Functional Stuff

haskell, functional programming and such

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Monads are not special

  • Monads are not fundamental to computation.
  • Monads are but one type of structure that can be described in Haskell (others include groups, monoids, semilattices and posets).
  • The IO constructor and its monadic interface allow embedding of imperative programs in Haskell.
  • Whenever we ask ourselves if there is anything special about IO, we really should be asking if there is anything special about imperative programming.
  • Imperative programming is mainly of historical interest
  • It is widely known that imperative programming does not scale.
  • The future of programming will probably not be imperative.
  • We should move away from relying on the IO constructor in Haskell.

 Further reading

  • Imperative functional programming (SPJ and Wadler, 1992)
  • https://wiki.haskell.org/What_a_Monad_is_not
  • http://conal.net/blog/posts/the-c-language-is-purely-functional

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Deprecating ‘data'

Summary: Generic programming should be based on representational equality. We can obtain this by reformulating “data” in terms of “newtype”: manually or (tentatively) with compiler support

 Background

In modern Haskell we often seek to derive instances, meaning to have the compiler generate them for us, as opposed to writing them by hand. Deriving instances is not just more convenient but also safer and encourages deduplication and code reuse.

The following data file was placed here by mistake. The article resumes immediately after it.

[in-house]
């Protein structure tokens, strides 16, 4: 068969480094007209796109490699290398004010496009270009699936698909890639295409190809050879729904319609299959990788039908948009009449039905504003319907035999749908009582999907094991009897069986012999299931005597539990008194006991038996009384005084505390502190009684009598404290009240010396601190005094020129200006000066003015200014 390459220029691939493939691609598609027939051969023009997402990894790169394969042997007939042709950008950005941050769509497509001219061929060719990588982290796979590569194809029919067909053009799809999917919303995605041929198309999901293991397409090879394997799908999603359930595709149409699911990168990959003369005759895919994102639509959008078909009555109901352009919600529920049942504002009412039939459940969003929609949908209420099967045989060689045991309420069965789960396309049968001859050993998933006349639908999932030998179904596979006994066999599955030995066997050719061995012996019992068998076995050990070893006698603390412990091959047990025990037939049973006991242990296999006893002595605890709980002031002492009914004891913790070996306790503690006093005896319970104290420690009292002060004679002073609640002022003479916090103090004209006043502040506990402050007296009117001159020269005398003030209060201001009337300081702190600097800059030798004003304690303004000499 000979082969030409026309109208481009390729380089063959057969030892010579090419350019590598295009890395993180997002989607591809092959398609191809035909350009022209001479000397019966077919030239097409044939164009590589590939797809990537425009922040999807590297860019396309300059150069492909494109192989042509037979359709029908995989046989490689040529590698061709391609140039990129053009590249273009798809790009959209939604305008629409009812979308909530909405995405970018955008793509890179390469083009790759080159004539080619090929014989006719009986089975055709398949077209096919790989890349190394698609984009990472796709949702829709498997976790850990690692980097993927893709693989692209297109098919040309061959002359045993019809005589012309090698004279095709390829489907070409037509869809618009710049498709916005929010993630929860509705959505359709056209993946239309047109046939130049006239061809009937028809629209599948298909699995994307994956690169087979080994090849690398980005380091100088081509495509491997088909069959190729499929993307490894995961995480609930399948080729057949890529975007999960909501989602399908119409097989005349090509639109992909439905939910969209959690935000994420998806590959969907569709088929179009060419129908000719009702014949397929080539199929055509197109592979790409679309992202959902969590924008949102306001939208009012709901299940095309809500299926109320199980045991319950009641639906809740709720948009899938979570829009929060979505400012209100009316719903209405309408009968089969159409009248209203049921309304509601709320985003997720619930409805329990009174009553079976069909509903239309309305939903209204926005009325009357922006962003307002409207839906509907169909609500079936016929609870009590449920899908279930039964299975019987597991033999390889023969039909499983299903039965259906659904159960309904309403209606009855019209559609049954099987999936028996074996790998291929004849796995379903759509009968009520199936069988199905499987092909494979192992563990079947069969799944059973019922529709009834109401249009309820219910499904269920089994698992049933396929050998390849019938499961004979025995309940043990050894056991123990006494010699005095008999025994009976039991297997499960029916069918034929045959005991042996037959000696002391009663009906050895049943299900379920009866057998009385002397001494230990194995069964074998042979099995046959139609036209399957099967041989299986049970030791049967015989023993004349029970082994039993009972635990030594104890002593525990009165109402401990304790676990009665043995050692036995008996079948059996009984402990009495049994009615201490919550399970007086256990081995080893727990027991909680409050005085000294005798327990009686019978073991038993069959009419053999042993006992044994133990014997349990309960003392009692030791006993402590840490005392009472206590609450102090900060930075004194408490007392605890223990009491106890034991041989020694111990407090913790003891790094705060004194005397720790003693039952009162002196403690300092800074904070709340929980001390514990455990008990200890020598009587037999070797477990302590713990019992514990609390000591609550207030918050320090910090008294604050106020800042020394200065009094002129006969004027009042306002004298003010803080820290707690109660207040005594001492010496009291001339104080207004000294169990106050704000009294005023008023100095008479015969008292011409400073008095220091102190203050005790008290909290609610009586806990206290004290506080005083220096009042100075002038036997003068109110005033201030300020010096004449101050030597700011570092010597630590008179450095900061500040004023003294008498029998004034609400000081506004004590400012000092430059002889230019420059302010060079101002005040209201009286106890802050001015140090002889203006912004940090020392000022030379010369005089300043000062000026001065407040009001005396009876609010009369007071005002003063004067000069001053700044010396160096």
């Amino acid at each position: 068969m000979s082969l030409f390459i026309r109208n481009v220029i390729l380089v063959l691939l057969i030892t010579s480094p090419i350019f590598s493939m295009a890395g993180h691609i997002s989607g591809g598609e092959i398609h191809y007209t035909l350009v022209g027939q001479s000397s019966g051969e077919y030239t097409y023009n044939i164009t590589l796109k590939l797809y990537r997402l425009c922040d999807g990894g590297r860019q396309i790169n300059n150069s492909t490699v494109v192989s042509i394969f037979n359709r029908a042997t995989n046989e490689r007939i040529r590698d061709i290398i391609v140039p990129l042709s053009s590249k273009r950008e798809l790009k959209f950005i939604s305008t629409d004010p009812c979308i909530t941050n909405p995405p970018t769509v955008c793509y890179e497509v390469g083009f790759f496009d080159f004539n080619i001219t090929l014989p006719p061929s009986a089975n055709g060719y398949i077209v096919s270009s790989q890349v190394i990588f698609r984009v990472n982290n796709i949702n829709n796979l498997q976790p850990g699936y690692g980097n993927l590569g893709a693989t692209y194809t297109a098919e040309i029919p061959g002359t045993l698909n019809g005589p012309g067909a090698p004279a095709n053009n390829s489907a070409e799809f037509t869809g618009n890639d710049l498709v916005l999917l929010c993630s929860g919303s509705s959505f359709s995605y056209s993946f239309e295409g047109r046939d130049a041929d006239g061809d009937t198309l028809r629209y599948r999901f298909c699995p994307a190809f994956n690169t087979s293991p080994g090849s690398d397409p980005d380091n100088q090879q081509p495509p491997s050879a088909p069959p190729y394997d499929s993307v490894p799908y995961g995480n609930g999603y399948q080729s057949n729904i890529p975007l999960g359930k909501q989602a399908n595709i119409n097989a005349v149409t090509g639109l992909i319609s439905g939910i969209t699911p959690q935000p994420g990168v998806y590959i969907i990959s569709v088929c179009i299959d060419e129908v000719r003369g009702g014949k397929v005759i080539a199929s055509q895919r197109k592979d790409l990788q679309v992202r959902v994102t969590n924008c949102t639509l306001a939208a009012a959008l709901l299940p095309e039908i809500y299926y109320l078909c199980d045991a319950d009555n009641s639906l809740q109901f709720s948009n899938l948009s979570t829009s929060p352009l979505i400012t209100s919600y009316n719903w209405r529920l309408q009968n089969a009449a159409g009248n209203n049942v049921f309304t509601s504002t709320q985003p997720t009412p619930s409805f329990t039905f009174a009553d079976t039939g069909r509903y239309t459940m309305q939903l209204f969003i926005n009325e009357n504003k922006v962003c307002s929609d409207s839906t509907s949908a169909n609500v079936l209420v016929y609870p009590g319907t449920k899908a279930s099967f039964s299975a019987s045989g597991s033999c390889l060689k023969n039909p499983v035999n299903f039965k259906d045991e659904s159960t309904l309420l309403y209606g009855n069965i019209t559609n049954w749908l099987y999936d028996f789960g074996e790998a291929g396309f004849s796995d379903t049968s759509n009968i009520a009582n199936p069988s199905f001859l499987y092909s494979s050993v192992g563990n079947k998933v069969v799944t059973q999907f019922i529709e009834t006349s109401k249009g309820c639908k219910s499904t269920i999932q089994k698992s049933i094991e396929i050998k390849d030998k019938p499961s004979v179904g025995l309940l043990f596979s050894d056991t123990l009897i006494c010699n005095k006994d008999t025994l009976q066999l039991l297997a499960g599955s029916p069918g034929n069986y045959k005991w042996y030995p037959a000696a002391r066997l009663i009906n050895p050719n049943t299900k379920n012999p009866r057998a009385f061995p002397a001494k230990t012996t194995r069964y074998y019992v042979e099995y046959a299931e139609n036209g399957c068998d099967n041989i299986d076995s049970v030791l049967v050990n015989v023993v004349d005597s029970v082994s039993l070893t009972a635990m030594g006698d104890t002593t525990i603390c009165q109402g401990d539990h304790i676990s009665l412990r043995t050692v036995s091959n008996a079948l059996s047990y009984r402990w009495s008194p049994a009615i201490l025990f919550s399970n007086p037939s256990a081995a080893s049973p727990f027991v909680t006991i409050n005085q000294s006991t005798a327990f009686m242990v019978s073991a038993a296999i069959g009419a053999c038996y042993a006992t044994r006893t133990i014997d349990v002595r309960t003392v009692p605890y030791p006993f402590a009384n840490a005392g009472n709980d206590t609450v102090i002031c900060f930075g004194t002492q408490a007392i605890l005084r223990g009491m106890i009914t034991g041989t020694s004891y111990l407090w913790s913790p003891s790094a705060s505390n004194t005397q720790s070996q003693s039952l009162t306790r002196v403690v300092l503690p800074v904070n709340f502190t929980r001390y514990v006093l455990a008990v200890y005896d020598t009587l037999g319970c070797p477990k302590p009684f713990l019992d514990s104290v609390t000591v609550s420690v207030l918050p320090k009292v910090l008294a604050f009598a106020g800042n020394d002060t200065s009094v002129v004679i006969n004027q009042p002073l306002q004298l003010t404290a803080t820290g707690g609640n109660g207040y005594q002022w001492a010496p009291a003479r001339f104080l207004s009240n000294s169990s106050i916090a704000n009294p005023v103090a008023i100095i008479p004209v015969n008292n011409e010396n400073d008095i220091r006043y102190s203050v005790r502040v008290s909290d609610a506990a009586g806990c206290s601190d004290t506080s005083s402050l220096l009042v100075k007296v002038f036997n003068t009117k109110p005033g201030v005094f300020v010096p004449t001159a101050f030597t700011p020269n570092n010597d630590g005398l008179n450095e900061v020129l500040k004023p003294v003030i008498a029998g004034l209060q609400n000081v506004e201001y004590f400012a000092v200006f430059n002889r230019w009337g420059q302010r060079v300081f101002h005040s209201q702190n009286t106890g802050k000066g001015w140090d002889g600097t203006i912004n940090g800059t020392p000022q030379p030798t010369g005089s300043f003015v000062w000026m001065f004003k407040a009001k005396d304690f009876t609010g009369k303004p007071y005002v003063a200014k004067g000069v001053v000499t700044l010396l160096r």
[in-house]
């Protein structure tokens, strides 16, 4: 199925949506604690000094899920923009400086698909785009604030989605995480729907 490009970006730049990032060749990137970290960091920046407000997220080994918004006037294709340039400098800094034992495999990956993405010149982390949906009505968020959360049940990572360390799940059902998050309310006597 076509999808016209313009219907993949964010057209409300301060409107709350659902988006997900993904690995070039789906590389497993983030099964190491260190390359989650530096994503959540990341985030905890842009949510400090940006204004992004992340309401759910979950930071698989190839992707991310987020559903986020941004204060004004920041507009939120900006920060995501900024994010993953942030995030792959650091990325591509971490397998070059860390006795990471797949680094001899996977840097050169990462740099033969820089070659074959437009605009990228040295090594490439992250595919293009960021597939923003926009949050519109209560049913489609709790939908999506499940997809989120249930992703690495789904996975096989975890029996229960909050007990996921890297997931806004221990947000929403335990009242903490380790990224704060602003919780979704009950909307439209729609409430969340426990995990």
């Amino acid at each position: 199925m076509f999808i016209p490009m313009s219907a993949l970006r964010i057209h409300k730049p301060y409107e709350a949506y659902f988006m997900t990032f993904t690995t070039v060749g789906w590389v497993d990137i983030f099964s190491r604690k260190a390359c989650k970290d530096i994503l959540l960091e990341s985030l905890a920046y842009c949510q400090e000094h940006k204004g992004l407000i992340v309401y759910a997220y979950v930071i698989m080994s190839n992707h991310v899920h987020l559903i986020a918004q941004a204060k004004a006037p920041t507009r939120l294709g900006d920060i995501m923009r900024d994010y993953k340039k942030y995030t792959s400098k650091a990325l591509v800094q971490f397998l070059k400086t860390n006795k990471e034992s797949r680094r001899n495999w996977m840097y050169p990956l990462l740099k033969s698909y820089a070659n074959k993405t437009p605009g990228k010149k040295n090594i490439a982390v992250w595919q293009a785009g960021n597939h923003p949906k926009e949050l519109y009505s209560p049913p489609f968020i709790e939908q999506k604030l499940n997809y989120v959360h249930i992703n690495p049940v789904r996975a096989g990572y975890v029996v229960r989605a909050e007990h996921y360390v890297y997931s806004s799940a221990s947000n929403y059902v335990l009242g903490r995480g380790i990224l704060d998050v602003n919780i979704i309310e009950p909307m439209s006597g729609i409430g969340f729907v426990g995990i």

Currently GHC provides three different strategies for deriving instances: stock, anyclass and newtype. The stock strategy is the original approach to deriving in Haskell and is “magic”: it is hardcoded in the compiler and only works on a predefined set of classes, such as Eq, Show, Typeable, Functor and so on.

The anyclass strategy is just syntactic sugar for writing empty instance declarations and we will not be focusing on it here. The most...

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Free, Finally

Most Haskell programmers have come across the term “free”, often used in conjuction with “monad”, “monoid”, “algebra”. Though I never had a problem understanding these concepts in isolation, it was not entirely clear to me how they related to their definition in category theory.

Given a forgeful functor U : C -> D an object x ∈ D, we define a free C-object on x as an object y ∈ C and a morphism η : x -> U y in D such that for any z ∈ C and f : x -> U z, there exists a unique g : y -> z such that U g ∘ η = f.

free diagram

Normally we will pick our C to be a category of some algebraic structure such as monoids, groups etc, and D to be Set (or as we like to call it in Haskell: Type). Intuitively U is forgetful because it removes struture from a set. For example, consider a forgetful functor from Monoid -> Type. A free monoid on a consists of a monoidal type FreeMonoid a together with a morphism...

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Minimal type-safe static pointers

GHC 7.10 introduced a new language construct called static pointers. The goal is to allow safe and efficient sharing of morally top-level definitions across processes boundaries. This is most commonly used for sending functions (not serializable on their own in Haskell). In this post we will look at how static pointers are currently unsafe (as of GHC 8.4.2), look at a proposed specification to make them safer, and how we can achieve the same guarantees with the current GHC version.

Static pointers are often mixed up with Cloud Haskell and various high-level libraries that make use of them, but in this post we will concentrate on the minimal API provided by GHC, see how to make it safe, and how powerful features can be built on top of it.

The main use of static pointers is sharing functions, but GHC generalizes the concept to work for arbitrary expressions. The basic idea is simple: we...

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